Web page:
Four Indian tribes—the Creek, Chickasaw, Choctaw, and Cherokee—occupied the four quarters of Alabama as white settlement began, but by treaty agreement they were moved westward between 1814 and 1835, leaving behind such place-names as Alabama, Talladega, Mobile, and Tuscaloosa.

Alabama English is predominantly Southern, with a transition zone between it and a smaller area into which South Midland speech was taken across the border from Tennessee. Some features common to both dialects occur throughout the state, such as croker sack (burlap bag), batter cakes (made of cornmeal), harp (harmonica), and snap beans . In the major Southern speech region are found the decreasing loss of final /r/, the /boyd/ pronunciation of bird, soft peach (freestone), press peach (clingstone), mosquito hawk (dragonfly), fire dogs (andirons), and gopher (burrowing turtle). In the northern third of the state are found South Midland arm and barb rhyming with form and orb, redworm (earthworm), peckerwood (woodpecker), snake doctor and snake feeder (dragonfly), tow sack (burlap bag), plum peach (clingstone), French harp (harmonica), and dog irons (andirons).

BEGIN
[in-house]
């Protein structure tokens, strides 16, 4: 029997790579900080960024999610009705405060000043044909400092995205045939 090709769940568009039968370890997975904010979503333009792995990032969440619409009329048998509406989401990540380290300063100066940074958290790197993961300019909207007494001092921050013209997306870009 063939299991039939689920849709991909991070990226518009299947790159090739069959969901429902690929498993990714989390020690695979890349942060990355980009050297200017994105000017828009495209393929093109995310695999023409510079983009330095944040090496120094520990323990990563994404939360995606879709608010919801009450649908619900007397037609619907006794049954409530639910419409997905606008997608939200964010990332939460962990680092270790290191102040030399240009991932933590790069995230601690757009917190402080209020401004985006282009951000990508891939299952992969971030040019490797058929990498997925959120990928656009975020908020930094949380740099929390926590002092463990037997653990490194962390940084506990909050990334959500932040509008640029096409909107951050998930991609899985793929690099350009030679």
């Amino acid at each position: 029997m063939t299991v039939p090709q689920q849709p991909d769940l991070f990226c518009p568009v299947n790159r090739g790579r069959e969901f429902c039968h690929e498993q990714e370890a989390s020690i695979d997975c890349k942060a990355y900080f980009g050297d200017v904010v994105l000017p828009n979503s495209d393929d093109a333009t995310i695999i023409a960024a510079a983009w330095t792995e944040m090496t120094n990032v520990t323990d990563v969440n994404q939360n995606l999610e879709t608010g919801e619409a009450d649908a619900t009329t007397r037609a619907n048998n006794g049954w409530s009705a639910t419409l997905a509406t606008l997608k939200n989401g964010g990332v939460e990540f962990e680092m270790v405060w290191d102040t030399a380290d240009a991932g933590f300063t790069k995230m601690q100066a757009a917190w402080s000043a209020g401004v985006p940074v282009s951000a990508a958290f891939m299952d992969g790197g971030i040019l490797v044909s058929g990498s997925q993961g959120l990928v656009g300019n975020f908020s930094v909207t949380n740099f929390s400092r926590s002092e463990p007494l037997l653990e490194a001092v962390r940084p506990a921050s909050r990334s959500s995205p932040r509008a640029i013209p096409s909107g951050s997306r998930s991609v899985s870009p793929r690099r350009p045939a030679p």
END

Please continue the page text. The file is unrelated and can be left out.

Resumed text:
Alabama has experienced only minor foreign immigration, and in 2000, 96.1% of all residents five years old or older spoke only English at home, a slight decrease over the 97.1% recorded in 1990.

The following table gives selected statistics from the 2000 census for language spoken at home by persons five years old and over. The category "African languages" includes Amharic, Ibo, Twi, Yoruba, Bantu, Swahili, and Somali.


Population 5 years and over 4,152,278 100.0
Speak only English 3,989,795 96.1
Speak a language other than English 162,483 3.9
Speak a language other than English 162,483 3.9
Spanish or Spanish Creole 89,729 2.2
German 14,905 0.4
French (incl. Patois, Cajun) 13,656 0.3
Chinese 5,271 0.1
Vietnamese 4,561 0.1
Korean 4,029 0.1
Arabic 2,620 0.1
African languages 2,306 0.1
Japanese 2,201 0.1
Italian 2,158 0.1